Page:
Valvular Heart Disease

Valvular disease can come to clinical attention due to stenosis, insufficiency (regurgitation/incompetence) or both. Stenosis is the failure of a valve to open completely, which impedes forward flow. Insufficiency results from failure of a valve to close completely, thereby allows reversed flow. Doppler echocardiogram is the best technique for assessing patients with valvular heart disease, but often detects minor, unimportant abnormalities. The clinical consequence of valve dysfunction vary depending on the valve involved, the degree of impairment, the tempo of disease onset, and the rate and quality of compensatory mechanism. Valvular abnormalities can be congenital or acquired

Acquired Heart Valve Disease

Aortic Valve Disease

Mitral Valve Disease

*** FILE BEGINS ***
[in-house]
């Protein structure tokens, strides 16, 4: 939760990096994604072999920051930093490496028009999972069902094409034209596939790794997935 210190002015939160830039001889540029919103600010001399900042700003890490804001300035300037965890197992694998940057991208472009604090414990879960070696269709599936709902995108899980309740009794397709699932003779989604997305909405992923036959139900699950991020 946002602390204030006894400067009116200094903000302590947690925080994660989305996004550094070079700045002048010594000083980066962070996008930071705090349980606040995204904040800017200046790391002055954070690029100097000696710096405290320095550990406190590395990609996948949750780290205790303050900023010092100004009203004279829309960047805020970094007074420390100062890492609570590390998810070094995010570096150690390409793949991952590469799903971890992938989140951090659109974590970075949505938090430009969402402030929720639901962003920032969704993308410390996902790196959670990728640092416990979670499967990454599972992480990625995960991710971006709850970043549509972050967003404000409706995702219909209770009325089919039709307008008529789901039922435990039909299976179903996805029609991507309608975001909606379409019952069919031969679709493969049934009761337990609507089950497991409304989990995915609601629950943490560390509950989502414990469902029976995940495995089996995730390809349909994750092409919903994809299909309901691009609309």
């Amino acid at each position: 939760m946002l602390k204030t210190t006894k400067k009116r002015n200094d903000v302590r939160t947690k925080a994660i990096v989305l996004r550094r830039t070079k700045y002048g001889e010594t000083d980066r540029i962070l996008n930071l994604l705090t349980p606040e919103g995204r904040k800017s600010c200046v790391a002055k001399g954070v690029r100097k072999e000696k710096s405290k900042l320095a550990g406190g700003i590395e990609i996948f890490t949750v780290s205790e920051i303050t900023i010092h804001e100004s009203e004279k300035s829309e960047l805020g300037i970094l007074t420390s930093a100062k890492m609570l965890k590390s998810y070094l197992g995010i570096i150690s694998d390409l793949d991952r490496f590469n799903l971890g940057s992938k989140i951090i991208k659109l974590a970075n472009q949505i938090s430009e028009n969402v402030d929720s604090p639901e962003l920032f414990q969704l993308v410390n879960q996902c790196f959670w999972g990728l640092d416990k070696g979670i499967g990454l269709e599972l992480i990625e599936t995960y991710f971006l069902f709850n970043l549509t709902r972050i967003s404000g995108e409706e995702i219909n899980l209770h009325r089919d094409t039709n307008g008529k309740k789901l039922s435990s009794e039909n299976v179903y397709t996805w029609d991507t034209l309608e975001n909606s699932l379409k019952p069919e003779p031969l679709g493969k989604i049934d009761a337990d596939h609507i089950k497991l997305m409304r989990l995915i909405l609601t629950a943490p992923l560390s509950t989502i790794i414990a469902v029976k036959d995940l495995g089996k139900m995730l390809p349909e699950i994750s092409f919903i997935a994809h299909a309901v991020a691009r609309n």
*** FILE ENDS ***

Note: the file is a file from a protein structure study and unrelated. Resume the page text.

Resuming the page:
Other Heart Valve Disease

  • Infective Endocarditis
  • Rheumatic Fever

Aortic and mitral valve stenoses account for approximately 2/3 of all valve disease

Summary of Aortic and Mitral valve disease[[

Aortic and Mitral valve pathologies. Can you fill in the blanks? What are the clinical features, tests you would order and treatment options?

Clinical Presentation
Symptoms Signs
Mitral Stenosis Dyspnea, reduced exercise tolerance, productive cough, palpitation, dysphagia (compressed by large left atrium) Palmar erythmea, Malar flush, tapping apex beat
Mitral Regurgitation Acute dyspnea and pulmonary congestion Signs of Left-sided heart failure in late stages
Aortic stenosis Exertional Syncope, Dyspnea and angina Pulsus tradeus et parvus, narrow pulse pressure, sustained and powerful apex beat.
Aortic regurgitation Similar t[[[o aortic stenosis Waterhammer pulse, wide pulse pressure
Clinical Auscultation
Murmur Heart Sound
Mitral Stenosis High pitched early-diastolic murmur Loud S1
Mitral Regurgitation Pansystolic murmur radiates to the axilla Soft S1 loud S2
Aortic stenosis Ejection systolic "crescendo decresendo" murmur radiating to the carotids Soft S2
Aortic regurgitation Early diastolic murmur Soft S2